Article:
Daniel J. Mitchell
My tireless (and probably annoying) campaign to promote my Golden Rule of spending restraint is bearing fruit.
The good folks at the editorial page of the Wall Street Journal allowed me to explain the fiscal and economic benefits that accrue when nations limit the growth of government.
Here are some excerpts from my column, starting with a proper definition of the problem.
What matters, as Milton Friedman taught us, is the size of government. That’s the measure of how much national income is being redistributed and reallocated by Washington. Spending often is wasteful and counterproductive whether it’s financed by taxes or borrowing.
So how do we deal with this problem?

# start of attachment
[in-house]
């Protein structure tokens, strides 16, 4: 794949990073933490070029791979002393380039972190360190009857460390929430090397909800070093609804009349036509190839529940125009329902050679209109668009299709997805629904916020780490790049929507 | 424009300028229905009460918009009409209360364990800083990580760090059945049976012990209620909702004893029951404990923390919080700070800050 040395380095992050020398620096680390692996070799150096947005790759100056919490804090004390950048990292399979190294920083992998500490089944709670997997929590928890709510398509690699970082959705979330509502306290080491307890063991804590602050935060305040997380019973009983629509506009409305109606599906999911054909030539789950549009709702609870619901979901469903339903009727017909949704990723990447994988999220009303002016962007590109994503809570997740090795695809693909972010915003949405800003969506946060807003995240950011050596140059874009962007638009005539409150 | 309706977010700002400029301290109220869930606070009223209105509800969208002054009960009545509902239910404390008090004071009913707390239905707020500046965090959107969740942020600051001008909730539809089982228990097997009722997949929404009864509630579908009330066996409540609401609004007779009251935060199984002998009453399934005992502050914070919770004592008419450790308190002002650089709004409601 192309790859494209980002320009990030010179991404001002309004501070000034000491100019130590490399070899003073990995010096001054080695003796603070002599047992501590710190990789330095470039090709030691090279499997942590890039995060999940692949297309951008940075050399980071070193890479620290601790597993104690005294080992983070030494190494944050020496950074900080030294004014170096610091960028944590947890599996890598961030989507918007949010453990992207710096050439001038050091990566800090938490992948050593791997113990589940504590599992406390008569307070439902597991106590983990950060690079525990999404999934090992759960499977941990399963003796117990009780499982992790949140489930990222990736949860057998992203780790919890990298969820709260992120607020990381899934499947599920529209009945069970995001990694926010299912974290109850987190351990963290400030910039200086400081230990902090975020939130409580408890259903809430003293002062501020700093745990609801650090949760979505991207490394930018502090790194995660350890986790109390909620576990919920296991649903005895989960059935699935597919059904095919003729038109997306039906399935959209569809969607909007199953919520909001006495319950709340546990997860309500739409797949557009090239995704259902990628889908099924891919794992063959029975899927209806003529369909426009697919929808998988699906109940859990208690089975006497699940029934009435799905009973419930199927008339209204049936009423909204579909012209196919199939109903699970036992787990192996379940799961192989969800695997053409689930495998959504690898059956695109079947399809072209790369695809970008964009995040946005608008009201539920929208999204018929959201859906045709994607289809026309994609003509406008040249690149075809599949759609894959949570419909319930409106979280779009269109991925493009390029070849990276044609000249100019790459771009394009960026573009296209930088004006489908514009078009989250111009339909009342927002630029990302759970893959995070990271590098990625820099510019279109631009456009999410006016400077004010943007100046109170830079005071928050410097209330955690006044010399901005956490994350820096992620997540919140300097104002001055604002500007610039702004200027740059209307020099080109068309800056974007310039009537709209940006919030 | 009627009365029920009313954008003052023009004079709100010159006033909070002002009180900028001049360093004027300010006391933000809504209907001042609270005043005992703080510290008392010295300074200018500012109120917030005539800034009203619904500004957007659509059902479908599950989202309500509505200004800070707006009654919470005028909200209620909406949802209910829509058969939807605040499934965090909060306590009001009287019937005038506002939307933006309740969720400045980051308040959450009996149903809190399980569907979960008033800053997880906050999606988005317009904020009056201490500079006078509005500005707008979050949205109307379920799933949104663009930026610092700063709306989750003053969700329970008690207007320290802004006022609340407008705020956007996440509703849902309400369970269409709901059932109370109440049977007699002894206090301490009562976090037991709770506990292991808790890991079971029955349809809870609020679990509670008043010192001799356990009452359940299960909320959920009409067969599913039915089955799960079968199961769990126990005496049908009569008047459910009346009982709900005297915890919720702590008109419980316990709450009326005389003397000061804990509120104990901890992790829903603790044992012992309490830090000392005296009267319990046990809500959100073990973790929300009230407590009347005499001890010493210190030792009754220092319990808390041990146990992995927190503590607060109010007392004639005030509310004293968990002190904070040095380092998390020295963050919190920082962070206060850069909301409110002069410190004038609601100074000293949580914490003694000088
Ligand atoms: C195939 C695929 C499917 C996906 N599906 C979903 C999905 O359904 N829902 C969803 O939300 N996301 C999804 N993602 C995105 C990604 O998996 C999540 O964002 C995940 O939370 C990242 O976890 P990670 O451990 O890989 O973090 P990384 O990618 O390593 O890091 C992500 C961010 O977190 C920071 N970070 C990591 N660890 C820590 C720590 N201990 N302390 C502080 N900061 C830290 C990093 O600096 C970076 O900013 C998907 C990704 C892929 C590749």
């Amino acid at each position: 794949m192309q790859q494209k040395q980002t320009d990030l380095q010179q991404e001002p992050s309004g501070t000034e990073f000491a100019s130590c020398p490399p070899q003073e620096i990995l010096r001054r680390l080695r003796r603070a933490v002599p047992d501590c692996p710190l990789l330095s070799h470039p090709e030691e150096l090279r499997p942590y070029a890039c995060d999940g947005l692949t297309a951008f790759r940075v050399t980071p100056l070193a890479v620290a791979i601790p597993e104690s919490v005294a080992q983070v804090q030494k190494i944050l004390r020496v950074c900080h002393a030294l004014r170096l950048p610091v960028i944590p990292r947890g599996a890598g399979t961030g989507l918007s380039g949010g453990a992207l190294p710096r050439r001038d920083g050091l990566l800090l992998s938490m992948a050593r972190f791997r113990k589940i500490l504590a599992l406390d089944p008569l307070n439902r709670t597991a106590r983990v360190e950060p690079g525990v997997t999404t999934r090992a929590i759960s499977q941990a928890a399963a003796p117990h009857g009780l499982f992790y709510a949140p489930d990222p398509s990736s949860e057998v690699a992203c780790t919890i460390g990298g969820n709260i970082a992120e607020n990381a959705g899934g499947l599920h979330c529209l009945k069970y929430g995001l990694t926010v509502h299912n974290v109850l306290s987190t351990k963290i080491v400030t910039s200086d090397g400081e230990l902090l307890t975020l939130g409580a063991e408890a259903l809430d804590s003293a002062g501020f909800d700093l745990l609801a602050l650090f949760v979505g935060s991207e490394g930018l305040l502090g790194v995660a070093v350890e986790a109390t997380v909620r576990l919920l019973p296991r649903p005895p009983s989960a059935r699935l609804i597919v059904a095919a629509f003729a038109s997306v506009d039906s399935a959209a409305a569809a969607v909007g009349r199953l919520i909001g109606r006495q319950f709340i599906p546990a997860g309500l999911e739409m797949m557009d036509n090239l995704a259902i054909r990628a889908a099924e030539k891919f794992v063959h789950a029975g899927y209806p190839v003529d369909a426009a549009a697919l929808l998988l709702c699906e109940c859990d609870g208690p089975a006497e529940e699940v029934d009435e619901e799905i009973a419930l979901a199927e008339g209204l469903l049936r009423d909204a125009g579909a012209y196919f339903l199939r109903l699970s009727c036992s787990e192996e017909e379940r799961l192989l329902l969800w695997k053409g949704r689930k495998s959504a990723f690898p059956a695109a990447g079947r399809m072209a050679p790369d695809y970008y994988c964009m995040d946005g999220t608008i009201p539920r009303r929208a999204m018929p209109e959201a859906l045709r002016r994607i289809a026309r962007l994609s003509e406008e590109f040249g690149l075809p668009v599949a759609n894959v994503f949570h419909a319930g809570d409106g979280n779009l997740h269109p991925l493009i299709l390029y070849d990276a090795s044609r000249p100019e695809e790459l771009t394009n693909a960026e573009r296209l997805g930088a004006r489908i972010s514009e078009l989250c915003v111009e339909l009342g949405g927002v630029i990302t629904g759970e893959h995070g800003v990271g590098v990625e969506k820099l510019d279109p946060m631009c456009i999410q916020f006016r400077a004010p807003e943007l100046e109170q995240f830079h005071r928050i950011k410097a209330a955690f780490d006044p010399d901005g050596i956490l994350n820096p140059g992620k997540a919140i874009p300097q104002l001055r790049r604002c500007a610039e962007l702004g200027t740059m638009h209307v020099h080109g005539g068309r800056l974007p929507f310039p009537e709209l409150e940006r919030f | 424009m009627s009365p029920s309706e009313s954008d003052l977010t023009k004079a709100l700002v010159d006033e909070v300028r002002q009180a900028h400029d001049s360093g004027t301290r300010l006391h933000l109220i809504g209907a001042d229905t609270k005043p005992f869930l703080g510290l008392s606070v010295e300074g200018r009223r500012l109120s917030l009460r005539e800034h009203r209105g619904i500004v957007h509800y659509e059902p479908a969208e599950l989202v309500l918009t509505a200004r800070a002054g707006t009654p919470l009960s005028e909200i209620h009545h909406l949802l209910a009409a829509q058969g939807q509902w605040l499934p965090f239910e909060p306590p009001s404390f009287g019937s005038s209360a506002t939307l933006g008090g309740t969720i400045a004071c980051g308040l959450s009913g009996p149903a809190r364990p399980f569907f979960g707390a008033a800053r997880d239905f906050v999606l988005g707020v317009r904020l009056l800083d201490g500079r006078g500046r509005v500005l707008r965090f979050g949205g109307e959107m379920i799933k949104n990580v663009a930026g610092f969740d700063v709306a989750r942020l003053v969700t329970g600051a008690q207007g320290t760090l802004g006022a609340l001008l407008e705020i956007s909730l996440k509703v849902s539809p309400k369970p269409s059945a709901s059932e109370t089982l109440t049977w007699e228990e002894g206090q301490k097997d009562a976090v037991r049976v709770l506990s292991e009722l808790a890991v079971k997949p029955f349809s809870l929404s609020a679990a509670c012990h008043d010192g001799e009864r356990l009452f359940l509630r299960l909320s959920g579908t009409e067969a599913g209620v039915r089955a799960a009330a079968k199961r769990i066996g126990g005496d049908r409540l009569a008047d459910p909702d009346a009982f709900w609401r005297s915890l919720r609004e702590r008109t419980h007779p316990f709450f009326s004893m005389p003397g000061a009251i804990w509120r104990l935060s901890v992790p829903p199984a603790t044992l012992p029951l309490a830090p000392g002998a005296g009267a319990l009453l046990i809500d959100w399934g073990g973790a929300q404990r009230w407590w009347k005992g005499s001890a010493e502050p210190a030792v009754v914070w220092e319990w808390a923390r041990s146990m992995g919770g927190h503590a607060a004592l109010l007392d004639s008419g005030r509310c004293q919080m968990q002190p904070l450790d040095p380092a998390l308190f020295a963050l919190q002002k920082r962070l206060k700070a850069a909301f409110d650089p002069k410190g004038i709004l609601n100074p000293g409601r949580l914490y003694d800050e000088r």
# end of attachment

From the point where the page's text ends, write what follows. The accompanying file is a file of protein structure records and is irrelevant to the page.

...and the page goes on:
I’m sure you’ll be totally shocked to discover that I think the answer is spending restraint.
More specifically, governments should be bound by my Golden Rule.
Ensure that government spending, over time, grows more slowly than the private economy. …Even if the federal budget grew 2% each year, about the rate of projected inflation, that would reduce the relative size of government and enable better economic performance by allowing more resources to be allocated by markets rather than government officials.
I list several reasons why Mitchell’s Golden Rule is the only sensible approach to fiscal policy.